“It was a battered old book, bound in read buckram. He found it, when he was twelve years old, on an upper shelf in his father’s library; and, against all the rules, he took it to his bedroom to read by candlelight, when the rest of the rambling old Elizabethan house was flooded with darkness. That was how young Mortimer always thought of it.”


“Destination: Nihil by Edmund Bertrand” by Mark Samuels.

“Destination: Nihil by Edmund Bertrand” had its first appearance in THE MAMMOTH BOOK OF BEST NEW HORROR #20 edited by Stephen Jones. MARK SAMUELS (born 1967) is the author of four short story collections THE WHITE HANDS AND OTHER WEIRD TALES (Tartarus Press 2003), BLACK ALTARS (Rainfall Books 2003), GLYPHOTECH & OTHER MACABRE PROCESSES (PS Publishing 2008) and THE MAN WHO COLLECTED MACHEN & OTHER STORIES (Ex Occidente 2010 and Chomu Press 2011) as well as the short novel THE FACE OF TWILIGHT (PS Publishing 2006). His tales have appeared in both THE MAMMOTH BOOK OF BEST NEW HORROR and THE YEAR’S BEST FANTASY & HORROR. He has a new collection forthcoming from Egaeus Press in 2014 and has been described by Ramsey Campbell as “the British Thomas Ligotti”: A description he is at odds with, since he shares few, if any, of Ligotti’s aims either as a contemporary philosopher or writer of weird fiction. He is also literary executor for the late Edmund Bertrand. “How I came to be Bertrand’s literary executor is a convoluted affair and too long to go into here,” explains Samuels. “In any case, it’s certainly ironic, given that Bertrand (an American citizen, but of French ancestry, as his name suggests) was a staunch Anglophobe. Bertrand was born in Memphis, sometime during 1957, and died in a mysterious hotel fire whilst attending a convention in England in 2007. His stories chart the far reaches of madness, and were never collected together in a single volume. His main influences were European authors such as Stefan Grabinski, Roger Gilbert-Lecomte, Dino Buzzati and Jean Lorrain.”

Read by Jorn Meyer – who is new to PSEUDOPOD with this story and who is available for narration or voice work and can be reached at mail-at-joern-meyer.net

“There was no question now of keeping panic in check. Grey loped off along the aisle of the car in search of the conductor, or of the first person he encountered. A few rows further down he saw a man slouched in his seat, dressed in a rain mac and a wide-brimmed floppy hat that obscured his face. Grey hesitated before addressing the stranger, because he feared the face concealed in shadow. Would it be like that of the conductor? If it were, then he feared he would have reached a tipping point and might scream himself to death.”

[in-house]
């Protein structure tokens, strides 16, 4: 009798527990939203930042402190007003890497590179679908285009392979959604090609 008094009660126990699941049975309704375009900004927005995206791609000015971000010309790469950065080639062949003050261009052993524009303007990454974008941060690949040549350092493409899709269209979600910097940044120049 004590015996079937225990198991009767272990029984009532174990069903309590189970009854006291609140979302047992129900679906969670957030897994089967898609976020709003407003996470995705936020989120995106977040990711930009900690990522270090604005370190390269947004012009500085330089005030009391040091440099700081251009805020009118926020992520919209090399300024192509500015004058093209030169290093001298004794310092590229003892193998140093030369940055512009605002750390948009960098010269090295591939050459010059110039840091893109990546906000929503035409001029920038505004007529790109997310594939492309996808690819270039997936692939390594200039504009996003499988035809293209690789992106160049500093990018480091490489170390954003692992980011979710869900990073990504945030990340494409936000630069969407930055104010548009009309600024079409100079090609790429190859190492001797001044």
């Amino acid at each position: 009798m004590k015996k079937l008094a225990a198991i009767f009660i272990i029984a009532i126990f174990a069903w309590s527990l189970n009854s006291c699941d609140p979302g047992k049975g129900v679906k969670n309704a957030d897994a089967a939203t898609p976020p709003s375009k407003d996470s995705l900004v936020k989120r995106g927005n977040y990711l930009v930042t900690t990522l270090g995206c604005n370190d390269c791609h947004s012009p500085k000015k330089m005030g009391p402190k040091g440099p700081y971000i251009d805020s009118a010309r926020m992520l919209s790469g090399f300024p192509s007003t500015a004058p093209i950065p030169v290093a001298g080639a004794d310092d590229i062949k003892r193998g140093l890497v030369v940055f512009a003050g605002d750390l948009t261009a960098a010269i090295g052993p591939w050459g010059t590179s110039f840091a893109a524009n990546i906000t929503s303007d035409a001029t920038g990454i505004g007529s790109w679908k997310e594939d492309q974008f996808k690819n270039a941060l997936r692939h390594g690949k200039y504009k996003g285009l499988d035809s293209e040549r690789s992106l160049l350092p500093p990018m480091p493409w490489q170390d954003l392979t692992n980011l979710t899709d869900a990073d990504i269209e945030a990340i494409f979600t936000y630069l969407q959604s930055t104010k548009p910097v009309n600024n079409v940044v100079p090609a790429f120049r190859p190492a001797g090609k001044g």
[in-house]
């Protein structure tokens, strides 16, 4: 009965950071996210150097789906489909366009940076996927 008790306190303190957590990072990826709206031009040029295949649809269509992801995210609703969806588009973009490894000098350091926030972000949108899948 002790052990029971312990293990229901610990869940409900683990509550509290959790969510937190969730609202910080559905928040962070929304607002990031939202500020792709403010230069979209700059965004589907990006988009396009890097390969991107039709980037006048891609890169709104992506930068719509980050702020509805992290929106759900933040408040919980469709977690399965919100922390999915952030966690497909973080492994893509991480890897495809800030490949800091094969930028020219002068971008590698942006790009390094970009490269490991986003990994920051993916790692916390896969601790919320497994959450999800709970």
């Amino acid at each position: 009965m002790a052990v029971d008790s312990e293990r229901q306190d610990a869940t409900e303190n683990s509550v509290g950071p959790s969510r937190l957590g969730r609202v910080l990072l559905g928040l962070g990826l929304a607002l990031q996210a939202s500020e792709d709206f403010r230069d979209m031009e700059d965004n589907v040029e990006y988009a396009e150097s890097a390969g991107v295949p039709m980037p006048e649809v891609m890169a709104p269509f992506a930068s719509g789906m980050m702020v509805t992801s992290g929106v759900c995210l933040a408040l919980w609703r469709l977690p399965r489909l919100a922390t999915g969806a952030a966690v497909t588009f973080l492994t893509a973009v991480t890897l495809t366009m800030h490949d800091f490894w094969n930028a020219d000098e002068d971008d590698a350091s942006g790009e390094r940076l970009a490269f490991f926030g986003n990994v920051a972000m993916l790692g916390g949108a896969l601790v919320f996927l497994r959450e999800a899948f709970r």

“The Terminus” by Kim Newman.

A slightly different version of “The Terminus” appeared in the fanzine Sheep Worrying in 1981; this version appeared in Fantasy Tales in 1985. “It’s pretty much the earliest story I sold professionally.” KIM NEWMAN is a novelist, critic and broadcaster. His fiction includes THE QUORUM, LIFE’S LOTTERY and PROFESSOR MORIARTY: THE HOUND OF THE D’URBERVILLES; his non-fiction includes NIGHTMARE MOVIES and BFI Classics studies of CAT PEOPLE and DOCTOR WHO. He has written plays for the theatre (The Hallowe’en Sessions) and radio (Cry-Babies), is a contributing editor to Sight & Sound and Empire magazines and reviews in Video Watchdog. His official web-site can be found here. He is also on Twitter as @AnnoDracula and his latest novel is ANNO DRACULA: JOHNNY ALUCARD, fourth in the successful ANNO DRACULA series. His next novel, AN ENGLISH GHOST STORY, will be out in late 2014.

Your reader, Siobhan Gallichan, is a voice-over artist available for work at macfadyan-at-gmail.com. Listen to Siobhan’s podcast at The Flashing Blade or watch the show on YouTube.

“‘Oh yes,’ Verdon told me, ‘disappearances from the underground are not uncommon. Every once in a while some unfortunate wanders off where he shouldn’t and meets with an accident. Sometimes our staff doesn’t come across the remains for years. Some people never do turn up. Those are the most interesting, I think. This pile.’

It was an impressive stack of manila folders. On the night of 9 October 1872 (which I like to think of as appropriately foggy) Mr Julian Selwyn-Pitt, a landscape painter, walked into Oxford Street station and was never seen again. Since 1872, fifteen thousand, eight hundred and twenty-four people had followed Mr Selwyn-Pitt into Verdon’s files. The figure was exclusive of all those whose disappearance was not reported and those, like Robert Webb, whose folders had not yet drifted down to settle in Verdon’s office.

‘So there are nearly sixteen thousand people lying around the tube somewhere?’”


Interstitial music is “Fearless Bleeder” by Chimpy, available from Music Alley.

Train sounds are from SoundJay.com.

Cave drips are from FreeSound.org.